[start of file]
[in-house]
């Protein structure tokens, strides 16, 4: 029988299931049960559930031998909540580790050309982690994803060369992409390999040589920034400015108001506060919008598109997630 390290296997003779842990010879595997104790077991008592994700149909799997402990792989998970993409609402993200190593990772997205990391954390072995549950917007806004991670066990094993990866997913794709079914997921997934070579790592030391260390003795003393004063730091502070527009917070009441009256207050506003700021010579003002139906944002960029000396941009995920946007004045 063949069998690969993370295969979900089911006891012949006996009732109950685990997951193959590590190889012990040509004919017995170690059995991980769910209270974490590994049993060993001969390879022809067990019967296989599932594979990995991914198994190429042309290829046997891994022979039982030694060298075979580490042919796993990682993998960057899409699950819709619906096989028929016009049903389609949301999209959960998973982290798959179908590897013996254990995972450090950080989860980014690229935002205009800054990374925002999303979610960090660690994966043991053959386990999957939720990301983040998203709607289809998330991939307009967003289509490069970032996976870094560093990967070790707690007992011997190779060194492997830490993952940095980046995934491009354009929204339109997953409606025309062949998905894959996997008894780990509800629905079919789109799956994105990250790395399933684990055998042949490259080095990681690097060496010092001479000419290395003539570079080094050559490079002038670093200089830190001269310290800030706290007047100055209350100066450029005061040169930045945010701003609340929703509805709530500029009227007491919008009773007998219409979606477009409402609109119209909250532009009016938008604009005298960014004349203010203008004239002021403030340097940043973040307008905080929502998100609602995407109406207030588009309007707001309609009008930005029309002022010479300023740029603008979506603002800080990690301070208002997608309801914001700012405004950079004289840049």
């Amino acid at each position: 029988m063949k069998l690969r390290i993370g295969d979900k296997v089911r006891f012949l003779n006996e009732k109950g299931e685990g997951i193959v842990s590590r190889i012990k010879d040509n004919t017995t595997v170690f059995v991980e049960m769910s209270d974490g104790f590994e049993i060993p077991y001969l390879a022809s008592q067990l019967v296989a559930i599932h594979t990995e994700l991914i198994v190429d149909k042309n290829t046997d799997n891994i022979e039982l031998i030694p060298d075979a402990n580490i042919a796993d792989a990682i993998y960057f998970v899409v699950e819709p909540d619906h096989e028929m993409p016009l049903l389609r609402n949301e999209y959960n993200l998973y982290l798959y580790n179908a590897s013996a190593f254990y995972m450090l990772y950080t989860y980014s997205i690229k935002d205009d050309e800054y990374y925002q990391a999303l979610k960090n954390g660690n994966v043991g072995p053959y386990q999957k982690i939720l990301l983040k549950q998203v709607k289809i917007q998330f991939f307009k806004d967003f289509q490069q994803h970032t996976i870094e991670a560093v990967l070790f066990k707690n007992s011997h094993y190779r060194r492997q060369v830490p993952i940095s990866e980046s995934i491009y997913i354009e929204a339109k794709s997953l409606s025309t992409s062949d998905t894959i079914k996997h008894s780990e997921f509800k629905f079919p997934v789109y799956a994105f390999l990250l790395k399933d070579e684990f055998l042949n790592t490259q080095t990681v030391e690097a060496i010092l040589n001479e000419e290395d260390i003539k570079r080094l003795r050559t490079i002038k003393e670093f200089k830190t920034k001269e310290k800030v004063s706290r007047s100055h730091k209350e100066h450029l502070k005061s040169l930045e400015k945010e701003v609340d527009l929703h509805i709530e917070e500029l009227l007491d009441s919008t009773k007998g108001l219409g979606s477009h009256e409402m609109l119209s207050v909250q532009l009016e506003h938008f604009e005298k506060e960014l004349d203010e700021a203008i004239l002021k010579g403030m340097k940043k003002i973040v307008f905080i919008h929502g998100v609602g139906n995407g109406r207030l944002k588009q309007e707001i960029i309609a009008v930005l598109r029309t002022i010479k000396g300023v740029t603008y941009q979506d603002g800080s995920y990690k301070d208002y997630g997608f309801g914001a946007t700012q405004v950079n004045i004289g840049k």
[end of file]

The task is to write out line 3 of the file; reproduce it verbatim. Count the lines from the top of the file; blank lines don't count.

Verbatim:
């Amino acid at each position: 029988m063949k069998l690969r390290i993370g295969d979900k296997v089911r006891f012949l003779n006996e009732k109950g299931e685990g997951i193959v842990s590590r190889i012990k010879d040509n004919t017995t595997v170690f059995v991980e049960m769910s209270d974490g104790f590994e049993i060993p077991y001969l390879a022809s008592q067990l019967v296989a559930i599932h594979t990995e994700l991914i198994v190429d149909k042309n290829t046997d799997n891994i022979e039982l031998i030694p060298d075979a402990n580490i042919a796993d792989a990682i993998y960057f998970v899409v699950e819709p909540d619906h096989e028929m993409p016009l049903l389609r609402n949301e999209y959960n993200l998973y982290l798959y580790n179908a590897s013996a190593f254990y995972m450090l990772y950080t989860y980014s997205i690229k935002d205009d050309e800054y990374y925002q990391a999303l979610k960090n954390g660690n994966v043991g072995p053959y386990q999957k982690i939720l990301l983040k549950q998203v709607k289809i917007q998330f991939f307009k806004d967003f289509q490069q994803h970032t996976i870094e991670a560093v990967l070790f066990k707690n007992s011997h094993y190779r060194r492997q060369v830490p993952i940095s990866e980046s995934i491009y997913i354009e929204a339109k794709s997953l409606s025309t992409s062949d998905t894959i079914k996997h008894s780990e997921f509800k629905f079919p997934v789109y799956a994105f390999l990250l790395k399933d070579e684990f055998l042949n790592t490259q080095t990681v030391e690097a060496i010092l040589n001479e000419e290395d260390i003539k570079r080094l003795r050559t490079i002038k003393e670093f200089k830190t920034k001269e310290k800030v004063s706290r007047s100055h730091k209350e100066h450029l502070k005061s040169l930045e400015k945010e701003v609340d527009l929703h509805i709530e917070e500029l009227l007491d009441s919008t009773k007998g108001l219409g979606s477009h009256e409402m609109l119209s207050v909250q532009l009016e506003h938008f604009e005298k506060e960014l004349d203010e700021a203008i004239l002021k010579g403030m340097k940043k003002i973040v307008f905080i919008h929502g998100v609602g139906n995407g109406r207030l944002k588009q309007e707001i960029i309609a009008v930005l598109r029309t002022i010479k000396g300023v740029t603008y941009q979506d603002g800080s995920y990690k301070d208002y997630g997608f309801g914001a946007t700012q405004v950079n004045i004289g840049k």